What’s in a Name: Senior, Elderly, Older Person?
“You can call me anything, just don’t call me late to dinner…or elderly or geezer or old age pensioner!” Aging and the names we call ourselves or allow people to call us throughout our lives matter.
It seems there are two stages in our lives when it truly matters what people call us: when we are teenagers and when we have “advanced beyond the middle of our lives.” These are the two significant transition periods in our lives.
In the first period, we are approaching the apogee of human existence, adulthood! Remember when you were a whole eight and a HALF? Don’t leave off that “half,” for it meant you were that much closer to becoming an adult! And an adult is what each of us ever wants to be. Right?!
So it’s no wonder that children and teenagers are sensitive about how they are identified on their journey to adulthood. Adolescents, for instance, happily accept being called “young man, “young woman” but cringe at still being addressed as “baby” or “a kid.”
When it comes to the second transition period, we’re not so sure what to expect now that we are, well, old enough to have grandchildren but, in some cases, still have living parents.
I have two friends, both in their early sixties, who are “undercover” grandparents: They insist that they will not be called grandma, not by their grandchildren and not by other family members. One chose instead to be addressed as “Nana” and the other as “Gigi.” Both women believe that grandma sounded too old.
“My grandmother is ninety-four, and I don’t look ninety-four. So, I want to be called something different. Something that also sounds fun. So, I chose Gigi,” my friend explained.
The other declared, “I’m not old; I’m mature. Old is how you describe a car or furniture. Besides, my mother is alive, so there is already a ‘Grammy’ in the family—don’t want to confuse the child. She’ll just call me Nana!”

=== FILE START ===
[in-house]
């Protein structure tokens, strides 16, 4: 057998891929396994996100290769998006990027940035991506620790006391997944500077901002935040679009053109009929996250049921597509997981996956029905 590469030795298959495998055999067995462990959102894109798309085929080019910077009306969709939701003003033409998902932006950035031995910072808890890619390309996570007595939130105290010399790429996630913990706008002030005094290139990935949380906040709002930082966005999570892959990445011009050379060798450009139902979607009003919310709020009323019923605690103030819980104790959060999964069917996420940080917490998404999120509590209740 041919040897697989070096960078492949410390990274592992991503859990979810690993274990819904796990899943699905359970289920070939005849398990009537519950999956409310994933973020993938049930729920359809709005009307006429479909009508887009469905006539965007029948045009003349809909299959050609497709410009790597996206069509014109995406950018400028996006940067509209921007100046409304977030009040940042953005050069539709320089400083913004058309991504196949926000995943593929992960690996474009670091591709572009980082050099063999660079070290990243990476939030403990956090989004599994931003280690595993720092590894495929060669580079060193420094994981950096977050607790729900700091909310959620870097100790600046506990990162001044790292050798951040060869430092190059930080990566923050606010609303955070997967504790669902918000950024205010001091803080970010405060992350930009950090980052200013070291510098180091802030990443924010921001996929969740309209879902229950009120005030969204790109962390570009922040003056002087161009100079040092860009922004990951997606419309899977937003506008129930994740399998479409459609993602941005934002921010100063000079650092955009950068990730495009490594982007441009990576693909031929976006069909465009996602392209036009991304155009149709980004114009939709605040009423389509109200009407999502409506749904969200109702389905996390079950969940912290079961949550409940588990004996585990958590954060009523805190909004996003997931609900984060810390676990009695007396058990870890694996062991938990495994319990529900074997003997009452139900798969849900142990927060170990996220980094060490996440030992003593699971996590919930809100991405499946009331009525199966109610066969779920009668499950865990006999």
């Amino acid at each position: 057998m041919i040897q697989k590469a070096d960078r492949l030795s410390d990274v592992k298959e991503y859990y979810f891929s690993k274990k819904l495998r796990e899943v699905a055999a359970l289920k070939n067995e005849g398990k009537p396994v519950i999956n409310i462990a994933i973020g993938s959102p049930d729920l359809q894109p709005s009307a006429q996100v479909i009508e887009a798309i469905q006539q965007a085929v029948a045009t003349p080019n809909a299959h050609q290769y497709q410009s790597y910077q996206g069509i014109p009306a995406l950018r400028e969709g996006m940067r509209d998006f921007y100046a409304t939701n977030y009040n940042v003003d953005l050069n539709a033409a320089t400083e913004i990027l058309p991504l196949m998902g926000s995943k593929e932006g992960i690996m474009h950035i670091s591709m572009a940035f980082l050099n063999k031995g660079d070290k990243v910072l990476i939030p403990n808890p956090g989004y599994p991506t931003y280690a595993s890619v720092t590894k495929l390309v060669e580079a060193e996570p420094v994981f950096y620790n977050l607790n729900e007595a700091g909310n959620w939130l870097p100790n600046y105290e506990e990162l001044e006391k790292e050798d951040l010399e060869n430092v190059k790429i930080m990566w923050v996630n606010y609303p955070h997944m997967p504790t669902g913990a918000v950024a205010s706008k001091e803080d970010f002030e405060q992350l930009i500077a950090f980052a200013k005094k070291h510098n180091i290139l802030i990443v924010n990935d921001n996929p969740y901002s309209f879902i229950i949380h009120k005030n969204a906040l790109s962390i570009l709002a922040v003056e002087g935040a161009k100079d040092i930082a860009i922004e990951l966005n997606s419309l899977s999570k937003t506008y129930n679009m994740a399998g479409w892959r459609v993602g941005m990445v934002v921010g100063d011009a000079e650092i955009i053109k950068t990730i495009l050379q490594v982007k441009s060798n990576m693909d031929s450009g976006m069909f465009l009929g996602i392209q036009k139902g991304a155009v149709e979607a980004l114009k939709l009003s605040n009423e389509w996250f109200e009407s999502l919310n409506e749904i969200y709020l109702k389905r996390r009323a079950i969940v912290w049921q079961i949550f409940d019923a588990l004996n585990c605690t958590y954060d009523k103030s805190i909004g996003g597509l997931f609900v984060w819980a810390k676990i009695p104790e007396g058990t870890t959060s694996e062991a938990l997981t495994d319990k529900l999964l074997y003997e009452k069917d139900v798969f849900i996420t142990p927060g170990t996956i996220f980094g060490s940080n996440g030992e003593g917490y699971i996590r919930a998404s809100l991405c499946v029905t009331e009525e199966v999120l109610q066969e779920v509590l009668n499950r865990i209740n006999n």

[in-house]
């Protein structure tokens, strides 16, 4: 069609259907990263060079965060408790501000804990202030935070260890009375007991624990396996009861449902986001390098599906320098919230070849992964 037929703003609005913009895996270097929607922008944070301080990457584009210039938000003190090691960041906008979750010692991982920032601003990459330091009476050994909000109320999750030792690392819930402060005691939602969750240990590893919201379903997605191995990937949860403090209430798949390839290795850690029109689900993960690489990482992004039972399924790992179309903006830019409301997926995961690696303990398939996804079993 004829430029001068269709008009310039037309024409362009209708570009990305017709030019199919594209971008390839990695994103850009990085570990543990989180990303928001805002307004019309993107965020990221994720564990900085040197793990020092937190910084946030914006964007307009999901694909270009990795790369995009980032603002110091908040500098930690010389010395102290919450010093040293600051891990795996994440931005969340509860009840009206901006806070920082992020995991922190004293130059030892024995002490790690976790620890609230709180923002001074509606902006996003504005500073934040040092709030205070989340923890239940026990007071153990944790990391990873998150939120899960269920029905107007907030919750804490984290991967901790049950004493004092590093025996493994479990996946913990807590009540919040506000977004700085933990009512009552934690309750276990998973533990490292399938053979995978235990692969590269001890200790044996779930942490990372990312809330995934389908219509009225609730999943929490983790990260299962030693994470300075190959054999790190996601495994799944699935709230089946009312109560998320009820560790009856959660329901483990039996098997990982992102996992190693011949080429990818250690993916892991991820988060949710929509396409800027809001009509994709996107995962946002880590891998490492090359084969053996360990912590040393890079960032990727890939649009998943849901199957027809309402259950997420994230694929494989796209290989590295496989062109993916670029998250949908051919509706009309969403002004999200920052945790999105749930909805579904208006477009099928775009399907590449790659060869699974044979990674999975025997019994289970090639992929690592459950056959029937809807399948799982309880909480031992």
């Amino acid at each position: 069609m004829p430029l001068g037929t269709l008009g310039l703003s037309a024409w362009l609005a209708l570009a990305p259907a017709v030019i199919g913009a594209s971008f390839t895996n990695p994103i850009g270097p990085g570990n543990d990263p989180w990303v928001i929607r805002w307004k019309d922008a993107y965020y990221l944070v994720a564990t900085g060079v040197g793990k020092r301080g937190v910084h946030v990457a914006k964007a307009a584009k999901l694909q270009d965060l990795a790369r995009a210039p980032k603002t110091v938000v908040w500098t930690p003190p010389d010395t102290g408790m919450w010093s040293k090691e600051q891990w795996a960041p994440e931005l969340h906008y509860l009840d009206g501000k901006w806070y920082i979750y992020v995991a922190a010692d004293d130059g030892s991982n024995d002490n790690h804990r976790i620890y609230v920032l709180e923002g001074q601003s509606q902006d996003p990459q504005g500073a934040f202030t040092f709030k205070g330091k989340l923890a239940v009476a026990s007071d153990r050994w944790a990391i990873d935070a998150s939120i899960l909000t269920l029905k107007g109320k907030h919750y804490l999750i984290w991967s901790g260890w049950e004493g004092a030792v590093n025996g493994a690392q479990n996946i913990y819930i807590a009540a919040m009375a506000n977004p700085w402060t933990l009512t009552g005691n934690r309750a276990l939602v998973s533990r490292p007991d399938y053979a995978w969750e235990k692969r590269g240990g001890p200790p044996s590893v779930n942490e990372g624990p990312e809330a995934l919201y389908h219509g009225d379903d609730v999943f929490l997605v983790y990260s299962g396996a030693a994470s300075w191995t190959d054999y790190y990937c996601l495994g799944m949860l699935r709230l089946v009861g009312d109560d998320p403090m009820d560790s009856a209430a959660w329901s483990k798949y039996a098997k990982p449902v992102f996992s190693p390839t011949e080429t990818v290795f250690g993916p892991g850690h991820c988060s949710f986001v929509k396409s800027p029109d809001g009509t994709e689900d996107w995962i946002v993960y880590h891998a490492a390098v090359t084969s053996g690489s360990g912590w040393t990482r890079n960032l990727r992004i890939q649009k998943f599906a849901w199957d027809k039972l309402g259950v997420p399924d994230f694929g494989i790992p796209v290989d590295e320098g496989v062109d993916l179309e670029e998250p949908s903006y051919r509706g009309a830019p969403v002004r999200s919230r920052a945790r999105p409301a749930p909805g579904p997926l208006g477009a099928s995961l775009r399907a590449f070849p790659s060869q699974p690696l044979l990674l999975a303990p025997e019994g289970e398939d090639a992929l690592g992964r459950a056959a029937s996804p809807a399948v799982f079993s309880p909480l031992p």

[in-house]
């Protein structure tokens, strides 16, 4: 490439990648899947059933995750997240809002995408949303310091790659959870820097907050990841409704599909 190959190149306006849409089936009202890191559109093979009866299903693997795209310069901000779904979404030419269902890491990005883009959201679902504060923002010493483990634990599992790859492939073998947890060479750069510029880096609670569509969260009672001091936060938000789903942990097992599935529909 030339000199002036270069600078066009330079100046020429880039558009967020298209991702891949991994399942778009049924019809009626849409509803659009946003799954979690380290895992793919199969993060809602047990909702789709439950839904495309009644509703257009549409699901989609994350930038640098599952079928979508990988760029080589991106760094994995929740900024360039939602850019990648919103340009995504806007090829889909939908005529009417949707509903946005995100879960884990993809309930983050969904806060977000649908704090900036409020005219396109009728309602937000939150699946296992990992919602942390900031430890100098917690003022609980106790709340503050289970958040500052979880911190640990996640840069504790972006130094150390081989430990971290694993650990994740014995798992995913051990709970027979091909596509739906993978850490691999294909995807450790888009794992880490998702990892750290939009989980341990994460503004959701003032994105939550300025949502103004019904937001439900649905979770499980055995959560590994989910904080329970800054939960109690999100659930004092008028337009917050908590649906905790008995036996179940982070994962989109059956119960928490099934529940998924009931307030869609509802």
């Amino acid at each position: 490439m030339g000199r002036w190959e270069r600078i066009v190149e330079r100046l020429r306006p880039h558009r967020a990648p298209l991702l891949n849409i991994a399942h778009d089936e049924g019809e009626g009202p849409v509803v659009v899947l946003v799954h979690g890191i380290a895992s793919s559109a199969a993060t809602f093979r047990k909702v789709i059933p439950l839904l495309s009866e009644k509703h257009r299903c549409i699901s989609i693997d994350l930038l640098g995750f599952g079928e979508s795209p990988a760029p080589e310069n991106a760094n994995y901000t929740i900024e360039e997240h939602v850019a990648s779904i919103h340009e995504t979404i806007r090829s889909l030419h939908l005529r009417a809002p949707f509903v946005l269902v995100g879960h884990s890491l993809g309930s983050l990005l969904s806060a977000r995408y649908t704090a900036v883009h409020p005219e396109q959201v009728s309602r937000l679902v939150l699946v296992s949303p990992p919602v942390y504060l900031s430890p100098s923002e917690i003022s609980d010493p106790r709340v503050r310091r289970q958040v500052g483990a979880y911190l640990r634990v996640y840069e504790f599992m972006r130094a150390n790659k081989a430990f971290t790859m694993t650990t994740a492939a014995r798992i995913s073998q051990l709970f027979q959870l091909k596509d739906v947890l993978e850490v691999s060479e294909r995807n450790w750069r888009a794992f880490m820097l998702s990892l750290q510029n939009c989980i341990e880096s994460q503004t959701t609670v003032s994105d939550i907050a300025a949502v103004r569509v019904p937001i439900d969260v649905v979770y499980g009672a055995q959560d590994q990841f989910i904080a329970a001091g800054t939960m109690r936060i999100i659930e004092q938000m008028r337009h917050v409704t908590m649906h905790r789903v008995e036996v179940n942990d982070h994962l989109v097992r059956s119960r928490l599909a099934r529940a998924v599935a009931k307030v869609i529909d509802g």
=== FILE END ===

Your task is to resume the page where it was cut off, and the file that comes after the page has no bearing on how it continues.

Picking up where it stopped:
Are these women in denial? No, I don’t think so. They do expose two phenomena of aging today: One is that we are living longer and in better health, for the most part. In fact, America has five living generations today! Age and terminologies such as old become relative in a milieu such as this.
The other unusual feature of aging today is that we have options as we advance beyond middle age, beyond retirement, that folks did not have a generation ago. As teenagers we looked forward to being old enough to enjoy new careers, have children, acquire financial independence, travel. But in this “post-middle- age” stage, we don’t have to find a safe harbor from which to reminisce on our past as we await the inevitable end; we can look forward to living in new ways, doing new things or the things we dreamed of doing when we were busy working and raising children.
Whether we choose to dock in a safe harbor or to “live forward” depends on our attitude about aging. Yes, aging is universal: we are all aging. Aging is how everyone experiences mortal life. Therefore, to age is neutral, neither good nor bad. However, our reaction to aging can be positive or negative, constructive or unproductive.